Digital Surveillance in a Pandemic Response: What Bioethics Ought to Learn From Indigenous Perspectives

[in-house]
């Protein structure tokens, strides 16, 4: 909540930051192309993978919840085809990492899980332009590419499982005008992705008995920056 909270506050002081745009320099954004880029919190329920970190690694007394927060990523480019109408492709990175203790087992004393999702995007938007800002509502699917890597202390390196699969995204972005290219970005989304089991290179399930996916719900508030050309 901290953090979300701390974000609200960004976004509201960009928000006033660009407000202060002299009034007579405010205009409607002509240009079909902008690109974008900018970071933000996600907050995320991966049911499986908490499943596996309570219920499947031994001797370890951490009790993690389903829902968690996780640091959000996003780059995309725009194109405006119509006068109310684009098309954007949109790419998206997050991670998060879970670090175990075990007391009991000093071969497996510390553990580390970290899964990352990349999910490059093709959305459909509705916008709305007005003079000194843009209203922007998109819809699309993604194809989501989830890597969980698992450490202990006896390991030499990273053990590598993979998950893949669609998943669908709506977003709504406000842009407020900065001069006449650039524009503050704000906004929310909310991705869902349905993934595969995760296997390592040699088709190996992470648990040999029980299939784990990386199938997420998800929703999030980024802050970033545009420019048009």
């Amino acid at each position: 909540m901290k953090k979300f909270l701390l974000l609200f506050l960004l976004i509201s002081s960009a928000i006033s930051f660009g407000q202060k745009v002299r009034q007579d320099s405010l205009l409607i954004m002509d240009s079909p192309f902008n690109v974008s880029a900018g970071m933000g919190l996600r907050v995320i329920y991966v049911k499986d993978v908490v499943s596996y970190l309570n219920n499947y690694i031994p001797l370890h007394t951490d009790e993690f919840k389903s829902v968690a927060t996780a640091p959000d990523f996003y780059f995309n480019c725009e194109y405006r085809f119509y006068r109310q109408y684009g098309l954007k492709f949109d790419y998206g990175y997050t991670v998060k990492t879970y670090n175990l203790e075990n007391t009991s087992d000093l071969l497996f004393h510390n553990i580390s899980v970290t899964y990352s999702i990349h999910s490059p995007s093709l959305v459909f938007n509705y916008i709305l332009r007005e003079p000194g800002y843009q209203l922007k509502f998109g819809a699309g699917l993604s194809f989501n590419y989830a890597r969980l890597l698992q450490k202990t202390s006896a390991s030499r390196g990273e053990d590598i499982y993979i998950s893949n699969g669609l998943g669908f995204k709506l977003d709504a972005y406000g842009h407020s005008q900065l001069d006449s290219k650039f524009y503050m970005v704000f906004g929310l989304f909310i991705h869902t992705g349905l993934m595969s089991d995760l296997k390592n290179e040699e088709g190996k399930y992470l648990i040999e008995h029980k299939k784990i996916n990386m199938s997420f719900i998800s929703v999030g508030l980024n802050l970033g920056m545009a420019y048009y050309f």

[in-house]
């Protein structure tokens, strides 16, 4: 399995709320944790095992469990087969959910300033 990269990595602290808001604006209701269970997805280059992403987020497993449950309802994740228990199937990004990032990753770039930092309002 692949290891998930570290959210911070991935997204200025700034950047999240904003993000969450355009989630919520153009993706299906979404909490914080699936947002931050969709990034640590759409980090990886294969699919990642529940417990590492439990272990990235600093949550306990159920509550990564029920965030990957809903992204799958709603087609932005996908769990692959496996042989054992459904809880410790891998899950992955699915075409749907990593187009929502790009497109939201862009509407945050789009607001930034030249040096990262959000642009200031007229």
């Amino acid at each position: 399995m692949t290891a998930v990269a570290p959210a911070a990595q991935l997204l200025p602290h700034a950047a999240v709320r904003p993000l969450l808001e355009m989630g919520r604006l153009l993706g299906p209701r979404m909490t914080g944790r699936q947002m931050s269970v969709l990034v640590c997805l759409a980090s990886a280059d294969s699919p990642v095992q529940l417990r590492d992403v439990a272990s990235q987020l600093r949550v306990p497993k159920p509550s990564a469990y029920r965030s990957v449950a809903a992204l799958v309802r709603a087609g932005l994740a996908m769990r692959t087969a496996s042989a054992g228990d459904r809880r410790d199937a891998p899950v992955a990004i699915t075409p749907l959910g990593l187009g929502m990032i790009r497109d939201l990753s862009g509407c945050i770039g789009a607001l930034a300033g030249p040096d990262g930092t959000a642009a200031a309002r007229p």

Our paper interrogates the ethics of digital pandemic surveillance from Indigenous perspectives. The COVID-19 pandemic has shown that Indigenous peoples are among the communities most negatively affected by pandemic infectious disease spread. Similarly to other racialized subpopulations, Indigenous people have faced strikingly high mortality rates from COVID-19 owing to structural marginalization and related comorbidities, and these high rates have been exacerbated by past and present colonial dominance. At the same time, digital pandemic surveillance technologies, which have been promoted as effective tools for mitigating a pandemic, carry risks for Indigenous subpopulations that warrant an urgent and thorough investigation. Building on decolonial scholarship and debates about Indigenous data sovereignty, we argue that should Indigenous communities wish to implement digital pandemic surveillance, then they must have ownership over these technologies, including agency over their own health data, how data are collected and stored, and who will have access to the data. Ideally, these tools should be designed by Indigenous peoples themselves to ensure compatibility with Indigenous cultures, ethics and languages and the protection of Indigenous lives, health and wellbeing.